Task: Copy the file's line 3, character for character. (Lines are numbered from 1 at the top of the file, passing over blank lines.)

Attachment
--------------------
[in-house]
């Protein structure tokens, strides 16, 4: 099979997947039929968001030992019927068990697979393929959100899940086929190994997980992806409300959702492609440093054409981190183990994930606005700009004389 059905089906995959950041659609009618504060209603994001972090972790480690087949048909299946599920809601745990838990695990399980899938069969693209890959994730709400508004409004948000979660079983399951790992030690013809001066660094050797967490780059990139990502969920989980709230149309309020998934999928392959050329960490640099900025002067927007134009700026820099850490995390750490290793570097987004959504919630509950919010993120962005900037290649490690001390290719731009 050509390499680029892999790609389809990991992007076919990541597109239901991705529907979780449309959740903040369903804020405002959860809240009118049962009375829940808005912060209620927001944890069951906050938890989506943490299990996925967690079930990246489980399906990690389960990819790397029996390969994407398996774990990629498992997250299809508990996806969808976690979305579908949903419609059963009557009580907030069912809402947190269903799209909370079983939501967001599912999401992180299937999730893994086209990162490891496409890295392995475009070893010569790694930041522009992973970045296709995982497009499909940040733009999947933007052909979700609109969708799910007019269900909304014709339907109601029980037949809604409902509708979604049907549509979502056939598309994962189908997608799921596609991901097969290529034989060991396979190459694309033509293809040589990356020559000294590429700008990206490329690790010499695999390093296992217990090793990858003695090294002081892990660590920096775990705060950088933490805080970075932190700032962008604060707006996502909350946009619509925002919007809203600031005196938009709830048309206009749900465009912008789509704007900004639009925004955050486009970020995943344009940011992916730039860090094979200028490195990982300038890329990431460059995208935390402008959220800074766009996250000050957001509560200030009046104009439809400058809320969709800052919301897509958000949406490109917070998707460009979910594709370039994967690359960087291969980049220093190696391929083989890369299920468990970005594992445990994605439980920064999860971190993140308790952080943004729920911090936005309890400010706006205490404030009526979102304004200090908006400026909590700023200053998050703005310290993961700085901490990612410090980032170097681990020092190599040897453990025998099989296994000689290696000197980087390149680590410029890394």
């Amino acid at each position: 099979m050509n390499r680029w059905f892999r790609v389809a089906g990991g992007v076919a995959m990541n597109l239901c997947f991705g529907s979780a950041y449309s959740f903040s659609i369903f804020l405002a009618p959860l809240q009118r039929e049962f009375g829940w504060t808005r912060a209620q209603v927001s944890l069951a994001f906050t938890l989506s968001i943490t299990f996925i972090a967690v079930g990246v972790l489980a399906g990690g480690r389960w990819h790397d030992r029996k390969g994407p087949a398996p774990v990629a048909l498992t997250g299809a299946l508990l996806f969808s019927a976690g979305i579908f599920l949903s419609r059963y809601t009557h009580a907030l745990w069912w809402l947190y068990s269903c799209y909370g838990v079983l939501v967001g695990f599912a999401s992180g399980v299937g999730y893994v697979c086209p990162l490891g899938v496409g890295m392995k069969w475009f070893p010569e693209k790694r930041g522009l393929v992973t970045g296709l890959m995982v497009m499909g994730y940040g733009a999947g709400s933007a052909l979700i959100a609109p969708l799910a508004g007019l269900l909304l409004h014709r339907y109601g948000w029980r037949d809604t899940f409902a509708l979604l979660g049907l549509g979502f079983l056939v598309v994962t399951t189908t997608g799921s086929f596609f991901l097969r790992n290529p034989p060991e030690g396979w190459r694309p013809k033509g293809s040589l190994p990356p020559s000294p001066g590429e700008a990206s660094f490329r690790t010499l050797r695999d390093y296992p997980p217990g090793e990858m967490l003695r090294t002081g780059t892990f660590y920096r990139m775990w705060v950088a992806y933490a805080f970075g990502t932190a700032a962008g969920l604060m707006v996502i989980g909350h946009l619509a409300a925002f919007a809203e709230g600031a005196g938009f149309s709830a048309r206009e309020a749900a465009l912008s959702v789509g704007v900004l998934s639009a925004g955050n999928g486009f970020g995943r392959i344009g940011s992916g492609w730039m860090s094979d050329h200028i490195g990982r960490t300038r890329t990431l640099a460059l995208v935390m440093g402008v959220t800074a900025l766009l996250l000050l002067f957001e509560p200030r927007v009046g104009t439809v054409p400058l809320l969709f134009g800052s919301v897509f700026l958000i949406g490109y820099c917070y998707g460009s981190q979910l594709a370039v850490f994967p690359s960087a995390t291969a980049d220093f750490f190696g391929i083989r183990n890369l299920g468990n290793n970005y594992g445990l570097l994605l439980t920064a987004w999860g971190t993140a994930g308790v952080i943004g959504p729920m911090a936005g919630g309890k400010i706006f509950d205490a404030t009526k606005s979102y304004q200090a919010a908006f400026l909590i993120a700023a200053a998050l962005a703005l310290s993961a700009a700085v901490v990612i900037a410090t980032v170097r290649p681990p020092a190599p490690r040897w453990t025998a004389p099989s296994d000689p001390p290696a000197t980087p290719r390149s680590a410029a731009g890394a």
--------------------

């Amino acid at each position: 099979m050509n390499r680029w059905f892999r790609v389809a089906g990991g992007v076919a995959m990541n597109l239901c997947f991705g529907s979780a950041y449309s959740f903040s659609i369903f804020l405002a009618p959860l809240q009118r039929e049962f009375g829940w504060t808005r912060a209620q209603v927001s944890l069951a994001f906050t938890l989506s968001i943490t299990f996925i972090a967690v079930g990246v972790l489980a399906g990690g480690r389960w990819h790397d030992r029996k390969g994407p087949a398996p774990v990629a048909l498992t997250g299809a299946l508990l996806f969808s019927a976690g979305i579908f599920l949903s419609r059963y809601t009557h009580a907030l745990w069912w809402l947190y068990s269903c799209y909370g838990v079983l939501v967001g695990f599912a999401s992180g399980v299937g999730y893994v697979c086209p990162l490891g899938v496409g890295m392995k069969w475009f070893p010569e693209k790694r930041g522009l393929v992973t970045g296709l890959m995982v497009m499909g994730y940040g733009a999947g709400s933007a052909l979700i959100a609109p969708l799910a508004g007019l269900l909304l409004h014709r339907y109601g948000w029980r037949d809604t899940f409902a509708l979604l979660g049907l549509g979502f079983l056939v598309v994962t399951t189908t997608g799921s086929f596609f991901l097969r790992n290529p034989p060991e030690g396979w190459r694309p013809k033509g293809s040589l190994p990356p020559s000294p001066g590429e700008a990206s660094f490329r690790t010499l050797r695999d390093y296992p997980p217990g090793e990858m967490l003695r090294t002081g780059t892990f660590y920096r990139m775990w705060v950088a992806y933490a805080f970075g990502t932190a700032a962008g969920l604060m707006v996502i989980g909350h946009l619509a409300a925002f919007a809203e709230g600031a005196g938009f149309s709830a048309r206009e309020a749900a465009l912008s959702v789509g704007v900004l998934s639009a925004g955050n999928g486009f970020g995943r392959i344009g940011s992916g492609w730039m860090s094979d050329h200028i490195g990982r960490t300038r890329t990431l640099a460059l995208v935390m440093g402008v959220t800074a900025l766009l996250l000050l002067f957001e509560p200030r927007v009046g104009t439809v054409p400058l809320l969709f134009g800052s919301v897509f700026l958000i949406g490109y820099c917070y998707g460009s981190q979910l594709a370039v850490f994967p690359s960087a995390t291969a980049d220093f750490f190696g391929i083989r183990n890369l299920g468990n290793n970005y594992g445990l570097l994605l439980t920064a987004w999860g971190t993140a994930g308790v952080i943004g959504p729920m911090a936005g919630g309890k400010i706006f509950d205490a404030t009526k606005s979102y304004q200090a919010a908006f400026l909590i993120a700023a200053a998050l962005a703005l310290s993961a700009a700085v901490v990612i900037a410090t980032v170097r290649p681990p020092a190599p490690r040897w453990t025998a004389p099989s296994d000689p001390p290696a000197t980087p290719r390149s680590a410029a731009g890394a």